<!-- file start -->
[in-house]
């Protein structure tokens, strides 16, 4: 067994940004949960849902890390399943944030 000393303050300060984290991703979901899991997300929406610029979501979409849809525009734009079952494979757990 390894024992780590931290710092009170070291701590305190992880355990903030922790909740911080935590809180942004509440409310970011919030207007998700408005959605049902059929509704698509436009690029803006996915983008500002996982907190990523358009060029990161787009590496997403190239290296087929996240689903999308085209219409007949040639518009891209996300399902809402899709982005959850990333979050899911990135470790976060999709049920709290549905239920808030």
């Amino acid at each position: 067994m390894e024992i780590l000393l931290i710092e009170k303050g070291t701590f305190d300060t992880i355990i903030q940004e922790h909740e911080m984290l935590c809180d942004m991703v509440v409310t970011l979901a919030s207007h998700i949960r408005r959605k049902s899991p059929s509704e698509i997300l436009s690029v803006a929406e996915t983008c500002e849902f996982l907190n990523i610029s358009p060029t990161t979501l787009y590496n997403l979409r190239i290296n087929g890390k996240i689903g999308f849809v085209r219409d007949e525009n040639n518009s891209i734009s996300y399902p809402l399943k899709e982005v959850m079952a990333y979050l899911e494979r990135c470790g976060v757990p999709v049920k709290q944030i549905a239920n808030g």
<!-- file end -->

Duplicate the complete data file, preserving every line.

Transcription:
[in-house]
């Protein structure tokens, strides 16, 4: 067994940004949960849902890390399943944030 000393303050300060984290991703979901899991997300929406610029979501979409849809525009734009079952494979757990 390894024992780590931290710092009170070291701590305190992880355990903030922790909740911080935590809180942004509440409310970011919030207007998700408005959605049902059929509704698509436009690029803006996915983008500002996982907190990523358009060029990161787009590496997403190239290296087929996240689903999308085209219409007949040639518009891209996300399902809402899709982005959850990333979050899911990135470790976060999709049920709290549905239920808030």
């Amino acid at each position: 067994m390894e024992i780590l000393l931290i710092e009170k303050g070291t701590f305190d300060t992880i355990i903030q940004e922790h909740e911080m984290l935590c809180d942004m991703v509440v409310t970011l979901a919030s207007h998700i949960r408005r959605k049902s899991p059929s509704e698509i997300l436009s690029v803006a929406e996915t983008c500002e849902f996982l907190n990523i610029s358009p060029t990161t979501l787009y590496n997403l979409r190239i290296n087929g890390k996240i689903g999308f849809v085209r219409d007949e525009n040639n518009s891209i734009s996300y399902p809402l399943k899709e982005v959850m079952a990333y979050l899911e494979r990135c470790g976060v757990p999709v049920k709290q944030i549905a239920n808030g």